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Vietnam's Human Development Index rising

Released at: 14:07, 27/04/2017

Vietnam's Human Development Index rising

Photo: UNDP

Index up 1% and country stands two places higher internationally compared with last year.

by Doanh Doanh

The Committee for Ethnic Minority Affairs (CEMA) and the UNDP co-organized the Global Human Development Report and Conference on “Accelerating Ethnic Minority Development - Leave No One Behind” in Hanoi on April 26.

“The Conference’s theme is very much in line with the global Human Development Report 2016, ‘Human Development for Everyone’, focusing on two questions: ‘Who has been left behind, and why?’, and was launched just last month in Stockholm, Sweden,” said Ms. Louise Chamberlain, UNDP Country Director in Vietnam.

The report identifies substantial barriers to development and recognizes that in every society, certain groups are far more likely to suffer disadvantages than others. The report also looks to what societies should do to advance human development for everyone. The report sets forward key messages and policy recommendations at the national level and looks at ways in which the global development landscape - particularly multilateral organizations - could be more effective in the fight to leave no one behind and achieve the 2030 Agenda and sustainable development goals (SDGs).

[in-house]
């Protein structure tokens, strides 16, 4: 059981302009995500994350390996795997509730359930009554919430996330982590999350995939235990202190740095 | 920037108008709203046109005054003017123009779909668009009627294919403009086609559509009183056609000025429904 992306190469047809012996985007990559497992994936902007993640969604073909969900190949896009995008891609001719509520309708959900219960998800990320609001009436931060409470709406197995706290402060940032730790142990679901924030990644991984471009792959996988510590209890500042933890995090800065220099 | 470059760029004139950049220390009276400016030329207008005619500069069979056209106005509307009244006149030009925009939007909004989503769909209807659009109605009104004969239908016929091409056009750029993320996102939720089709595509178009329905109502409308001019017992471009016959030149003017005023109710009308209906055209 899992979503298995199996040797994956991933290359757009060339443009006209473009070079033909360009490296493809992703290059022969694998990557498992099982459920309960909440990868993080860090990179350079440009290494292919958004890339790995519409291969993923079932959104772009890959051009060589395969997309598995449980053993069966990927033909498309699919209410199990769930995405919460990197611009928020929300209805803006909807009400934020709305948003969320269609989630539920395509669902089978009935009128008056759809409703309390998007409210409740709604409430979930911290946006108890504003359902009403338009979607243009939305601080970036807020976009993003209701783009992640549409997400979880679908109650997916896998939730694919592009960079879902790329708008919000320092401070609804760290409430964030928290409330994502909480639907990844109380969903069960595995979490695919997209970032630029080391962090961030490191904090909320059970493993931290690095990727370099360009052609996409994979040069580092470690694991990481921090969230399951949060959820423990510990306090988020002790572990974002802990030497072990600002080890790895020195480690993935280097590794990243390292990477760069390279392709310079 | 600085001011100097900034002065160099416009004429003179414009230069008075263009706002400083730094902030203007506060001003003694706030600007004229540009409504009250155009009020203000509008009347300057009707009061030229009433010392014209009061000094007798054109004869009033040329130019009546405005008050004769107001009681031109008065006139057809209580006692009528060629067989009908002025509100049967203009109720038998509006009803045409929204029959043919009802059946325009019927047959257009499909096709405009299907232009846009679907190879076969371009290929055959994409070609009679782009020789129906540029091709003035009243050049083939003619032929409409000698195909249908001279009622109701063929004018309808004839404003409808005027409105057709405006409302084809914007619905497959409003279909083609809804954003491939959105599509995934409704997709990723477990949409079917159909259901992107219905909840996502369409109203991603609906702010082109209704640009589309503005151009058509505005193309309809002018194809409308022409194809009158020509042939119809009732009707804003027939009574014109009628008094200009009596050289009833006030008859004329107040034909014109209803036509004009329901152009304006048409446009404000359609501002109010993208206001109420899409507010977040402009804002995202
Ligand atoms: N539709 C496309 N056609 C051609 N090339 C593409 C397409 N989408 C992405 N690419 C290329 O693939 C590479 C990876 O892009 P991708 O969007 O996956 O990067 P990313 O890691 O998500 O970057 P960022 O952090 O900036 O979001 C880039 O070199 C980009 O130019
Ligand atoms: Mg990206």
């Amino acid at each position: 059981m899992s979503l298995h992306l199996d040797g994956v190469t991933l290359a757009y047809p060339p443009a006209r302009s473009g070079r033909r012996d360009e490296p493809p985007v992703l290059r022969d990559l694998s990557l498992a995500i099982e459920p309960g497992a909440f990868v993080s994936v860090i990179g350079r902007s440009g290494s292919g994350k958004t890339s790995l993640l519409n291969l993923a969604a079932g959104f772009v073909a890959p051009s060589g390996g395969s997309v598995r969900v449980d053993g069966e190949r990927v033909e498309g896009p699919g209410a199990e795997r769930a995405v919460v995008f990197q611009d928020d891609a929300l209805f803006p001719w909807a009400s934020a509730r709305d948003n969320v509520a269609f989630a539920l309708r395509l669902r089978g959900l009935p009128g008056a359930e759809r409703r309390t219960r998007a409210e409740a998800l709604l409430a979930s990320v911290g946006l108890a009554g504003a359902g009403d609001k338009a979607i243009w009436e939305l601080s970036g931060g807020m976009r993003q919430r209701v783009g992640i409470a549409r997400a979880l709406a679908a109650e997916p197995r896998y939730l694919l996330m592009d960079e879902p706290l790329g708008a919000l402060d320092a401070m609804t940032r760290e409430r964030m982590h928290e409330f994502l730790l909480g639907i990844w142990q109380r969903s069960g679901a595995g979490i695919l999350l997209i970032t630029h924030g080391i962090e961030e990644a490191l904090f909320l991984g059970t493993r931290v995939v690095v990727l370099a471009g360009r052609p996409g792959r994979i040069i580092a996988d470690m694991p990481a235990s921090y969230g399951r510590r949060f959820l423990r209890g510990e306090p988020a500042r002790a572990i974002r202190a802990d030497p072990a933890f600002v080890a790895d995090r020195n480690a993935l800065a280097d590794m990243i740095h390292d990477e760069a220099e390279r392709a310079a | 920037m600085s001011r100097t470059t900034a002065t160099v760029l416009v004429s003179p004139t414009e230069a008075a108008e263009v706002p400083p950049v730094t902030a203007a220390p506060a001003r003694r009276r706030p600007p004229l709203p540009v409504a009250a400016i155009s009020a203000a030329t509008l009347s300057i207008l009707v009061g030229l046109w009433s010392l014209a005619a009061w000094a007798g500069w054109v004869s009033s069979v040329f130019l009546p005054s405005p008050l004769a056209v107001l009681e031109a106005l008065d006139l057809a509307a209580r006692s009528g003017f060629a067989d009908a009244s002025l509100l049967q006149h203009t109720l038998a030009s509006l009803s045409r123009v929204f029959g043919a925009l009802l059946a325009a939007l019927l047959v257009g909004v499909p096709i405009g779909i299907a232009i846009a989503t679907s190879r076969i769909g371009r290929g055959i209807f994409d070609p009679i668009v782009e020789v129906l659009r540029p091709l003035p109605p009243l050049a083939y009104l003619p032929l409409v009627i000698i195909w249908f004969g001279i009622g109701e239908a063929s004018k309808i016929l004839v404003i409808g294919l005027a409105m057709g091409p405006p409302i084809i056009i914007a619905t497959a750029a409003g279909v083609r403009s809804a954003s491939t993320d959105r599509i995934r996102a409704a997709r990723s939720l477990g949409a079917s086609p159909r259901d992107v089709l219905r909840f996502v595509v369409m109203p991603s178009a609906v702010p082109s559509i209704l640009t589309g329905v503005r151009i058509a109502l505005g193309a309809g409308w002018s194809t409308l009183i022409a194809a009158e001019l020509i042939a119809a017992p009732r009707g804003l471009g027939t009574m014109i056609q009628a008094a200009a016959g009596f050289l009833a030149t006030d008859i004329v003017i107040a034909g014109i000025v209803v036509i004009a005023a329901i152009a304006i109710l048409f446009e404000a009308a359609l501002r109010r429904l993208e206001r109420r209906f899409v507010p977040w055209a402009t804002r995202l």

Vietnam’s Human Development Index (HDI) rose 1 per cent to 0.683, placing it 115th out of 188 countries, up two places against last year. This improvement is driven by GDP and a high health index while growth in the education index is slower. The IHDI (inequality measure) is also comparatively good, with the gap being 17.8 on HDI; one of the best performances in the region.

The report finds that although average human development improved significantly across all regions from 1990 to 2015, one in three people worldwide continue to live in low levels of human development, as measured by the Human Development Index.

Mr. Richard Colin Marshall, UNDP Advisor, noted that ethnic minorities and rural-urban migrants are among those left behind. Ethnic minority disparities are a longstanding issue, and while there have been some improvements, major gaps still exist. While national income poverty is 7 per cent, that of ethnic minorities is 23 per cent. This is caused by location, structural constraints, biases, social disempowerment, opportunities, and access to services.

Migrants are often not income poor but multi-dimensional poor and the gaps between migrants and residents are large. This is also caused by institutional arrangements and policy responses.

To answer the question of how to accelerate ethnic minority development in Vietnam, Ms. Chamberlain highlighted the availability and accessibility of data to enable different stakeholders, policy researchers, policy makers, and the public to analyze and better understand the causes of the left-behind.

“It is vital to improve our understanding of the core causes of being ‘left behind’, such as discriminatory attitudes, behaviors and practices that prevent ethnic minority people, especially women, from becoming more active in their communities, in markets and in local/national political and economic processes,” Ms. Chamberlain said. “New data, especially qualitative information / ethnic minority people’s perceptions, can also help the government build more effective policies and programs to achieve the SDGs”.

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